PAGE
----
Revenues collected by the Zimbabwe Revenue Authority (ZIMRA) for the third quarter (Q3) was $920 million (rounded up) and although this number misses the target by 0.22%, it is 6% better off compared to Q2 collection of $867 million. This comes on the back of recent IMF report that the Zimbabwean economy will shrink by 0.3% this year and a further 2.7% next year. The biggest contributor of revenue was personal tax contributing 24% whilst excise duty and local VAT contributed 18% each to total 60%. This is in large contrast to South African Revenues Services (SARS) results which according to their 2015/16 report 36% of their revenues are personal taxes, 18% income tax and 26% VAT. The reason why excise duty is quite high in Zimbabwe is simply because we are an import economy with imports topping 45% of the country’s GDP compared to 29% for South Africa. In contrast, South Africa, where there is a vibrant manufacturing and service sector; income tax from companies contributes 18% whilst in Zimbabwe where its only 12% of revenues collected.
High ZIMRA debts
Another shocking statistic is that ZIMRA’s debt to revenue ratio is an astonishing 65% as compared to 9% for SARS. It is highly unlikely that all of ZIMRA’s $2.65 billion debt is recoverable given than more than 19 companies have de-registered from ZSE since 2009 and according to Zimbabwe Congress of Trade Unions (ZCTU), 150 companies have closed in 2016 so far, leaving more than 9,000 workers out of jobs. ZIMRA should disclose the percentage of this debt that is recoverable and eliminate debts of companies which have closed, are in liquidation &/or judicial management and give a debtors aging analysis for a clearer picture of the make-up of the debt.
Plastic Money effect
Plastic money which has a paper trail through the banking records, has led to higher VAT being collected, as it makes it harder for tax payers to fudge their records. $157 million was collected under this tax head, 3.5% better than the budgeted figure. This is despite a good number of small retailers still relying on cash only sales especially the Chinese nationals who have been fingered as some of the culprits siphoning the scarce USD cash out of the Zimbabwean economy. Recently on social media, a picture emerged showing a poster on the shop front of a Choppies supermarket informing customers that they were only taking ‘cash only transactions.’ This was viewed by many Zimbabweans as an attempt to mop up the remaining liquidity and lock it up for future purposes when the infamous #bondnotes is finally introduced.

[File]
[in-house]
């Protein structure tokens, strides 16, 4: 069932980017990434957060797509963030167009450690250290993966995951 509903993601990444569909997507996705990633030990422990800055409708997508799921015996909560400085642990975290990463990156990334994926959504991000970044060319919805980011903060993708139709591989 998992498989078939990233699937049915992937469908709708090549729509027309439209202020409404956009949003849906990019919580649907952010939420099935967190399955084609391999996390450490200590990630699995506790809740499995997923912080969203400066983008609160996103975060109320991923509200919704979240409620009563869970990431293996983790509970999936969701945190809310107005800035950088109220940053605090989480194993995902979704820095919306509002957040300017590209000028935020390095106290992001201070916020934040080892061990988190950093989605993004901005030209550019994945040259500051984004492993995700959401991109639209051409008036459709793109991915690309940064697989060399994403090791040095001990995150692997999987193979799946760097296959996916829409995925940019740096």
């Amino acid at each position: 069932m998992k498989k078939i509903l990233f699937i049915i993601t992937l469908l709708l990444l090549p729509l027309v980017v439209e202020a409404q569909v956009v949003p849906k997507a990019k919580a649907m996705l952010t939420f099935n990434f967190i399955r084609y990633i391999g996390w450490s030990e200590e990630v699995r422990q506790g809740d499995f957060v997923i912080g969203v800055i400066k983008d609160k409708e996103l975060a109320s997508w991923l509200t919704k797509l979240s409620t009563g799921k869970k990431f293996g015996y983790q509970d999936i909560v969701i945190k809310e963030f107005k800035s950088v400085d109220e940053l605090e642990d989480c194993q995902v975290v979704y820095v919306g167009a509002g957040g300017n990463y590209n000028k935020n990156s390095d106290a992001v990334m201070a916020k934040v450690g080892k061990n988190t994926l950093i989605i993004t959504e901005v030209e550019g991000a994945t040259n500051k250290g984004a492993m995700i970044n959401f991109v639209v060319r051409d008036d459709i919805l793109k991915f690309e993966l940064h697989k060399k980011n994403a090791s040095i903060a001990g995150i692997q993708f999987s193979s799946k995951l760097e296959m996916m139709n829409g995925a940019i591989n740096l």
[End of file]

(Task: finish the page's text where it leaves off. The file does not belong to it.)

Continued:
Mrs Willia Bonyongwe, The ZIMRA Chairperson in her Q3 ZIMRA report applauded the effect that the controversial Statutory Instrument 64 of 2016: Control of Goods (SI64) has had on the companies operating in sectors that were protected by the bill. She highlighted new recruits and company taxes being realised from that initiative, although the slowness in processing telegraphic payments by Reserve Bank of Zimbabwe might affect the production lead times if raw materials are not timely obtained. This has often affected companies like Surface Wilmar which relies on importing soya beans and to manufacture cooking oil which has resulted in the locally produced cooking oil temporarily disappearing from the local shelves whilst procurement issues are being sorted out.
Hope for ZIMRA
Hope for collecting more taxes in future is pinned on tackling the issue of corruption within the corridors of ZIMRA, tightening borders to reduce smuggling and the introduction of a Cargo Tracking system by end of October 2016 to curb transit fraud. The tracking system coupled with other measures such as escorts is expected to see an increase in excise and import duty tax heads. The issue of tackling corruption however, is a long term project which unless it is tackled from the top-down; it will be difficult to win the on corruption.